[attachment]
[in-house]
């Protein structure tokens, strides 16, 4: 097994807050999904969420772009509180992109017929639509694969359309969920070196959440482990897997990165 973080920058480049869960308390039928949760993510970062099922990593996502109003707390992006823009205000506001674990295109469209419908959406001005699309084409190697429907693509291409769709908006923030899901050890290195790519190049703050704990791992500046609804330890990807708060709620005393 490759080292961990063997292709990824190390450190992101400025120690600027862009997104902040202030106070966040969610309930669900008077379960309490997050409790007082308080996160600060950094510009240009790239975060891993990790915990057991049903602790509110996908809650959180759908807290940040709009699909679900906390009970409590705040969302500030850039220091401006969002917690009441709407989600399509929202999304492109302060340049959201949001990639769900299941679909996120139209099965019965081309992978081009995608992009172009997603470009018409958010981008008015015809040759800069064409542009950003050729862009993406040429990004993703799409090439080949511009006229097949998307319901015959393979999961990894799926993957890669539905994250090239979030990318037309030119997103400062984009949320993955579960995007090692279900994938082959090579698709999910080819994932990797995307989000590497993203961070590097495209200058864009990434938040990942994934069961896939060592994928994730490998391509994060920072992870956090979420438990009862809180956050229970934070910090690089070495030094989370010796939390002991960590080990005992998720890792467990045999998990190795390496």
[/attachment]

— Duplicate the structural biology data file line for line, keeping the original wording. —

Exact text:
[in-house]
């Protein structure tokens, strides 16, 4: 097994807050999904969420772009509180992109017929639509694969359309969920070196959440482990897997990165 973080920058480049869960308390039928949760993510970062099922990593996502109003707390992006823009205000506001674990295109469209419908959406001005699309084409190697429907693509291409769709908006923030899901050890290195790519190049703050704990791992500046609804330890990807708060709620005393 490759080292961990063997292709990824190390450190992101400025120690600027862009997104902040202030106070966040969610309930669900008077379960309490997050409790007082308080996160600060950094510009240009790239975060891993990790915990057991049903602790509110996908809650959180759908807290940040709009699909679900906390009970409590705040969302500030850039220091401006969002917690009441709407989600399509929202999304492109302060340049959201949001990639769900299941679909996120139209099965019965081309992978081009995608992009172009997603470009018409958010981008008015015809040759800069064409542009950003050729862009993406040429990004993703799409090439080949511009006229097949998307319901015959393979999961990894799926993957890669539905994250090239979030990318037309030119997103400062984009949320993955579960995007090692279900994938082959090579698709999910080819994932990797995307989000590497993203961070590097495209200058864009990434938040990942994934069961896939060592994928994730490998391509994060920072992870956090979420438990009862809180956050229970934070910090690089070495030094989370010796939390002991960590080990005992998720890792467990045999998990190795390496």